NSF is currently using industry developed GMPs proposed to the FDA as the basis for audits. GMP compliance will be a requirement of the NSF Certification Program.
Manufacturers with quality systems in place should not have to significantly change/expand their current systems or include additional routine testing. A key component of the NSF certification process is to verify a manufacturer's current systems for preventing adulteration, and ensuring the correct identity and traceability of the raw material and finished product.
NSF will compare raw materials and finished products to authenticated reference materials provided by the American Herbal Pharmacopoeia (AHP), The University of Mississippi or other organizations, especially where no compendia or pharmacopial standards exist. NSF is collaborating with AOAC, AHP, the Institute for Nutraceutical Advancement (INA) and other organizations to continue the development of compendial standards.
NSF may use a manufacturer's analytical method(s) while assisting with their validation. Methods may change as additional information becomes available. In such cases, adequate notice will be given prior to the adoption of any new method. Even with an established method in place preference to an individual manufacturer's method may be appropriate where matrix interferences or other problems warrant.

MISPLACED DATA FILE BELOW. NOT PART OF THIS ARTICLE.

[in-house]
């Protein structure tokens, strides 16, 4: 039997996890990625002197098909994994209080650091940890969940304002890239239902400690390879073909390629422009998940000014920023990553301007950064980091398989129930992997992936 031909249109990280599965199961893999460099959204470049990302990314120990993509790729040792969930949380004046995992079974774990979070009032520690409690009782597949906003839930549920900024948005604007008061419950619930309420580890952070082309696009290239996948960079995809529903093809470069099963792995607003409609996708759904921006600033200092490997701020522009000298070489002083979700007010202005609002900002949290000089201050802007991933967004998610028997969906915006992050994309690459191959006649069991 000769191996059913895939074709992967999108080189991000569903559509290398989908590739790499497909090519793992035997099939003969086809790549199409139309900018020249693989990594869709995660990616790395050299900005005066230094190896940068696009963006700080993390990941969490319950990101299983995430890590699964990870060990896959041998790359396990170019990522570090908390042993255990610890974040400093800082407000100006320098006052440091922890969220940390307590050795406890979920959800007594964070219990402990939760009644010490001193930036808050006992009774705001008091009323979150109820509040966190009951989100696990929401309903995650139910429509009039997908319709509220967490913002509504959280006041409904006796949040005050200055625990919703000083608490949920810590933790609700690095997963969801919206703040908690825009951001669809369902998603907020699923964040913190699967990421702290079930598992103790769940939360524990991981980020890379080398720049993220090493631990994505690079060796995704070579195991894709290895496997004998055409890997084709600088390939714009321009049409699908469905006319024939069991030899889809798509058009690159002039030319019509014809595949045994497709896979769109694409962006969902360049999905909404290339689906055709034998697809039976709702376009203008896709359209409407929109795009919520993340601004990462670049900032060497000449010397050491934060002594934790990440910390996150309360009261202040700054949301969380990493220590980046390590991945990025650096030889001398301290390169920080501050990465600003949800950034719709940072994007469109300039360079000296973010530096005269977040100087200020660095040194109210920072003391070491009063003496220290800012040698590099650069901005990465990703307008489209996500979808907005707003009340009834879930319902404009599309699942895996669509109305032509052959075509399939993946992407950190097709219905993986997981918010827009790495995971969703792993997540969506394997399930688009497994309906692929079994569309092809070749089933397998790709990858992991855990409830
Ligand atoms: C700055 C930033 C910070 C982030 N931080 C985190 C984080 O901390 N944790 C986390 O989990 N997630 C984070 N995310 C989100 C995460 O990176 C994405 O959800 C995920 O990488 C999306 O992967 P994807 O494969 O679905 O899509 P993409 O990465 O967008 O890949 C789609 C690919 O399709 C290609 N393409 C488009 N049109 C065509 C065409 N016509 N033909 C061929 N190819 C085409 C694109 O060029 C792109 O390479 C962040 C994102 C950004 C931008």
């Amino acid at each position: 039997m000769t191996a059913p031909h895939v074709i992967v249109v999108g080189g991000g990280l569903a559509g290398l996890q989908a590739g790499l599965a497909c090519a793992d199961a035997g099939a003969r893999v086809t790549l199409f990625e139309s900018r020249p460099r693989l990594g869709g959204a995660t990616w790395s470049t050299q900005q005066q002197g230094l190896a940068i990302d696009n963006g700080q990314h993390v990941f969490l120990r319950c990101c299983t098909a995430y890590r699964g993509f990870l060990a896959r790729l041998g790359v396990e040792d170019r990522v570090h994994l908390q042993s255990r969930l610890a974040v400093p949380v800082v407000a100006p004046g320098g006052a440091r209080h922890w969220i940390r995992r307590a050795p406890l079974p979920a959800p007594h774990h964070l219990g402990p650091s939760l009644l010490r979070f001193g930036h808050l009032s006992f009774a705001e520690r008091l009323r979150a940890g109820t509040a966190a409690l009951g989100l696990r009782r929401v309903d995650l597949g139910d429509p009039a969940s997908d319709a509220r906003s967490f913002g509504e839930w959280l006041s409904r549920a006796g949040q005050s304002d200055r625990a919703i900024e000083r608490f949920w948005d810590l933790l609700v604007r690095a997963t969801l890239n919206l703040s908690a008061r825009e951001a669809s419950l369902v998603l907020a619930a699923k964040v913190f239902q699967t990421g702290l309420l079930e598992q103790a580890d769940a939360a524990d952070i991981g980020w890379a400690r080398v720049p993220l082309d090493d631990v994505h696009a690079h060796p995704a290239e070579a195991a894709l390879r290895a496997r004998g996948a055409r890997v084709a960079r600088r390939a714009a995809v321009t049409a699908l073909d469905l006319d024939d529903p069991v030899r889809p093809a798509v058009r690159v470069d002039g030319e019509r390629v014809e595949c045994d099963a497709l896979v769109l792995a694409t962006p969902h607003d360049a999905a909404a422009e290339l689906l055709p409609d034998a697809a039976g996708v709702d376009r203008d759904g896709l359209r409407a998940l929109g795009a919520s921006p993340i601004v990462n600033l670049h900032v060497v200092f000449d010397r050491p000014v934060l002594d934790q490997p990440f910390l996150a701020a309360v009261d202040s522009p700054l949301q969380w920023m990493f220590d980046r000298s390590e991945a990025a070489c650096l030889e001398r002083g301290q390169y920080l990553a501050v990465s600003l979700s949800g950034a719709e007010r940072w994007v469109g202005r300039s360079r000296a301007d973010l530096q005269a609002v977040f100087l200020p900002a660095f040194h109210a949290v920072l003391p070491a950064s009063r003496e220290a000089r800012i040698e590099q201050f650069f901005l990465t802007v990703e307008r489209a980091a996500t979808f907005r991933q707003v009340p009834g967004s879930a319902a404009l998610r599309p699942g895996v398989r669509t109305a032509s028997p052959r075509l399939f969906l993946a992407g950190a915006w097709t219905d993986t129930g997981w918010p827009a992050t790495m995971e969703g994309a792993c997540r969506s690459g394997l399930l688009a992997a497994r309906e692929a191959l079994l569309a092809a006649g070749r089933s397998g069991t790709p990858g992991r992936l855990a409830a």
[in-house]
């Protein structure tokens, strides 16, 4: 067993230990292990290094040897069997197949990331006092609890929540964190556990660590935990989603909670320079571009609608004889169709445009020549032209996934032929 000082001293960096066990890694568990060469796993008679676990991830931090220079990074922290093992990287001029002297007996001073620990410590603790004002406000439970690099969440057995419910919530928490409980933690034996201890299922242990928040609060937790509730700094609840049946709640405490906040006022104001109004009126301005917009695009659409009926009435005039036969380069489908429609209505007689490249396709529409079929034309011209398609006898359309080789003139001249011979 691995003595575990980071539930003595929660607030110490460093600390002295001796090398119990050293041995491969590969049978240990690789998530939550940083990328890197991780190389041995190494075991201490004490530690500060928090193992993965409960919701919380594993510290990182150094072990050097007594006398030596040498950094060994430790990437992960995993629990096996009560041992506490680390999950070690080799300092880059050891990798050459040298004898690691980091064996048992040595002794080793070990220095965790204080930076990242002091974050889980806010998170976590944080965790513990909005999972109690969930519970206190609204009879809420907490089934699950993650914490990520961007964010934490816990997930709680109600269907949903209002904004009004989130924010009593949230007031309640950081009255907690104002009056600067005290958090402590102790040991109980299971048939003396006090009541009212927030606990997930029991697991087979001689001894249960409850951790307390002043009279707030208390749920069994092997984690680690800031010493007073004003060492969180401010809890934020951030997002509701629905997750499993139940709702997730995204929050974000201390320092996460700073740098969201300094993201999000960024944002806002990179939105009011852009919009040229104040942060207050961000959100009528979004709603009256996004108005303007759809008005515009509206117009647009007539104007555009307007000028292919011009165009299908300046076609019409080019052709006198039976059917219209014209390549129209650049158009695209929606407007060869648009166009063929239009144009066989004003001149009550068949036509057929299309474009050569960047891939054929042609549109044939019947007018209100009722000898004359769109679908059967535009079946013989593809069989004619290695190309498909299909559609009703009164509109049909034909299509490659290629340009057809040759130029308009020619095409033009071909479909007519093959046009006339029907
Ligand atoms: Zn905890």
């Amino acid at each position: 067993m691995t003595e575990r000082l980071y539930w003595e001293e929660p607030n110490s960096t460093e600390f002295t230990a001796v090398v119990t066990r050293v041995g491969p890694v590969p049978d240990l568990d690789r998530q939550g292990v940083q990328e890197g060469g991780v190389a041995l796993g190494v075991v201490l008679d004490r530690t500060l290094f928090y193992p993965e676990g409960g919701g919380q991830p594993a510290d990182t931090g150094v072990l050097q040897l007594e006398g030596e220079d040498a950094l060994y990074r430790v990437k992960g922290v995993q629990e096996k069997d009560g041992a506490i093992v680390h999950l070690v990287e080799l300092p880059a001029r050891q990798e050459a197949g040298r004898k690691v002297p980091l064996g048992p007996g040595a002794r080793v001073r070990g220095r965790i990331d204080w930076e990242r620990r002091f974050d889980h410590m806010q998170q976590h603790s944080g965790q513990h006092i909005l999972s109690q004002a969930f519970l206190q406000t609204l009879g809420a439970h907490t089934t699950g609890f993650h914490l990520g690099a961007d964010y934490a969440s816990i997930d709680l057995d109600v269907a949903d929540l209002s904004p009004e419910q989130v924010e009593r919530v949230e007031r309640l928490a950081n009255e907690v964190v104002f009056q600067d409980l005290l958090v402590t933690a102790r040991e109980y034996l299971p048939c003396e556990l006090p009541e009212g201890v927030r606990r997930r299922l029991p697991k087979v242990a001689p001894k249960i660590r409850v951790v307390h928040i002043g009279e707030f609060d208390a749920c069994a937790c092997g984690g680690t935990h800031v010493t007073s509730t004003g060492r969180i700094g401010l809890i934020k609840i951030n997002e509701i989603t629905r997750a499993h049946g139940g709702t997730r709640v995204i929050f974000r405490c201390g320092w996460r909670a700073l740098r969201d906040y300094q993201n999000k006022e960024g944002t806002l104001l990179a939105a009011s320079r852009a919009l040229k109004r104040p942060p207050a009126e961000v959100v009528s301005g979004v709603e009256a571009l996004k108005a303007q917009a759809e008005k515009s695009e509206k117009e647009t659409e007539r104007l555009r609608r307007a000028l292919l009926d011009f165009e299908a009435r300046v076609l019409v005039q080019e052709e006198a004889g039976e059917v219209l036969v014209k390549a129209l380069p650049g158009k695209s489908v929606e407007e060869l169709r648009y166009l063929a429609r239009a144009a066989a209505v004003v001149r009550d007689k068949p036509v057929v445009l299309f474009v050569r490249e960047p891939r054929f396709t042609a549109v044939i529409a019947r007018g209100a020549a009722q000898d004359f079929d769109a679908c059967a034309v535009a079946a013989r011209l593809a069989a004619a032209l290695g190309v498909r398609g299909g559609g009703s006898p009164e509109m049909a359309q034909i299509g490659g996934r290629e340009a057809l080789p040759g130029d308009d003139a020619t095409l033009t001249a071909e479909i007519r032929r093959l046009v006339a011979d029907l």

For manufacturers whose process begins with harvesting the plant, NSF recognizes the validity of raw material identification and evaluation using gross plant morphology and organoleptic testing by qualified personnel. NSF also recognizes the validity of qualitative finished product evaluation based on batch records and organoleptic testing. NSF will verify manufacturer's testing by using chromatographic fingerprinting and other techniques on raw materials and finished product. It is important to note that this does not preclude manufacturers from using their own evaluation methods for internal purposes.
NSF will qualitatively evaluate all botanical materials by such methods as: DNA typing, gross morphology, microscopic morphology, chromatographic fingerprinting or any other appropriate methods. In addition, quantitative analyses will be used where quantitative marker claims are made. Quantitative test methods include: HPLC, GC, LC/MS, or any other appropriate methods. Polymerase Chain Reaction (PCR) has shown promise in qualitative analysis of botanicals. Currently, we are developing PCR capabilities and methods.
Key trade associations and NSF International work together as a strategic alliance that will provide the most comprehensive certification program for the dietary supplement industry.
Benefits of the alliance include the ability to:
Maintaining NSF Certification requires continual compliance to the requirements of NSF/ANSI 173-2003. The Certification Program includes annual audits and periodic evaluation of certified products. Companies are required to provide notification to NSF International of any changes or reformulations of their certified products.